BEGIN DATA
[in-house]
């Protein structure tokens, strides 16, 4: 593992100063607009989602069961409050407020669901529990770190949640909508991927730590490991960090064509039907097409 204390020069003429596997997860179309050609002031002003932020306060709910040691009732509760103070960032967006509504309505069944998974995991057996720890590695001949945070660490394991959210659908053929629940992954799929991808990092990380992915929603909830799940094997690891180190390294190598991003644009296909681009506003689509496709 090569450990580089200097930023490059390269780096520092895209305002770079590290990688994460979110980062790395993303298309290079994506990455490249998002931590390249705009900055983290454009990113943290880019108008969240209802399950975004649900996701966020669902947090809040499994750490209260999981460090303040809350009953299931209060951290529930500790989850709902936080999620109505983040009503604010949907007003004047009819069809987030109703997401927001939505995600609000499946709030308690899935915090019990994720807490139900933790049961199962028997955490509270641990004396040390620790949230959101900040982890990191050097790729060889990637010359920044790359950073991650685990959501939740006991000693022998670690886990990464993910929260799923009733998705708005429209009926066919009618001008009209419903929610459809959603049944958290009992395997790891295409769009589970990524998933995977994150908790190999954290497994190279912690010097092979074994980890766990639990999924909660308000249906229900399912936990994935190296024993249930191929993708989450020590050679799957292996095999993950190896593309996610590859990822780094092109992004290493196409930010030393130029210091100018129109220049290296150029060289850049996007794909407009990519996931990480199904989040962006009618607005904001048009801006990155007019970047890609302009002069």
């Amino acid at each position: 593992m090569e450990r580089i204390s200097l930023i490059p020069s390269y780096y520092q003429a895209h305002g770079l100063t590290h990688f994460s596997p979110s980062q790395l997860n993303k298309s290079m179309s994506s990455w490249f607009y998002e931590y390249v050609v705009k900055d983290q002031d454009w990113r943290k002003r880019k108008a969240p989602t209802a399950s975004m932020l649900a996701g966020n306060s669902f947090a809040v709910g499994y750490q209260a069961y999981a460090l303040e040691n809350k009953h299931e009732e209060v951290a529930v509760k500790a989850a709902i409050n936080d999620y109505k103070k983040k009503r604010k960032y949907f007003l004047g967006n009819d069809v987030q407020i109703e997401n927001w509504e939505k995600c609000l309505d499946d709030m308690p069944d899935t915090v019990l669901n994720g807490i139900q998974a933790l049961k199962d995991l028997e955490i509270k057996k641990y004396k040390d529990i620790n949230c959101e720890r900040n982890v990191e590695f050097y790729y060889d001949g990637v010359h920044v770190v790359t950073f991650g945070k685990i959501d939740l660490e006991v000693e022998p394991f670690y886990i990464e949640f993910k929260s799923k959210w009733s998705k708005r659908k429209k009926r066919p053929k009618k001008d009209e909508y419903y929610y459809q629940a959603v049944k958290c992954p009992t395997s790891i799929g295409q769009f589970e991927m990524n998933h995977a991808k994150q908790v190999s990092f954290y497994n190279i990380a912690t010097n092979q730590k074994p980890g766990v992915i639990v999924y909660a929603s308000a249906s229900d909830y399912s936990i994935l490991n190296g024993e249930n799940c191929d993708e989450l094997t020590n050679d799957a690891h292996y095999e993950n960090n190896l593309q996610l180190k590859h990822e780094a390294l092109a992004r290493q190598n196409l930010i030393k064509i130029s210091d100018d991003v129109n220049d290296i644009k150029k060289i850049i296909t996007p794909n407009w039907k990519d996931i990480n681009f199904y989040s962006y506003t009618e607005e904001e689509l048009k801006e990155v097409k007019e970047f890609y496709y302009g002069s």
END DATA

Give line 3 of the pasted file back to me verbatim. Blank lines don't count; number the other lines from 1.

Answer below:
């Amino acid at each position: 593992m090569e450990r580089i204390s200097l930023i490059p020069s390269y780096y520092q003429a895209h305002g770079l100063t590290h990688f994460s596997p979110s980062q790395l997860n993303k298309s290079m179309s994506s990455w490249f607009y998002e931590y390249v050609v705009k900055d983290q002031d454009w990113r943290k002003r880019k108008a969240p989602t209802a399950s975004m932020l649900a996701g966020n306060s669902f947090a809040v709910g499994y750490q209260a069961y999981a460090l303040e040691n809350k009953h299931e009732e209060v951290a529930v509760k500790a989850a709902i409050n936080d999620y109505k103070k983040k009503r604010k960032y949907f007003l004047g967006n009819d069809v987030q407020i109703e997401n927001w509504e939505k995600c609000l309505d499946d709030m308690p069944d899935t915090v019990l669901n994720g807490i139900q998974a933790l049961k199962d995991l028997e955490i509270k057996k641990y004396k040390d529990i620790n949230c959101e720890r900040n982890v990191e590695f050097y790729y060889d001949g990637v010359h920044v770190v790359t950073f991650g945070k685990i959501d939740l660490e006991v000693e022998p394991f670690y886990i990464e949640f993910k929260s799923k959210w009733s998705k708005r659908k429209k009926r066919p053929k009618k001008d009209e909508y419903y929610y459809q629940a959603v049944k958290c992954p009992t395997s790891i799929g295409q769009f589970e991927m990524n998933h995977a991808k994150q908790v190999s990092f954290y497994n190279i990380a912690t010097n092979q730590k074994p980890g766990v992915i639990v999924y909660a929603s308000a249906s229900d909830y399912s936990i994935l490991n190296g024993e249930n799940c191929d993708e989450l094997t020590n050679d799957a690891h292996y095999e993950n960090n190896l593309q996610l180190k590859h990822e780094a390294l092109a992004r290493q190598n196409l930010i030393k064509i130029s210091d100018d991003v129109n220049d290296i644009k150029k060289i850049i296909t996007p794909n407009w039907k990519d996931i990480n681009f199904y989040s962006y506003t009618e607005e904001e689509l048009k801006e990155v097409k007019e970047f890609y496709y302009g002069s």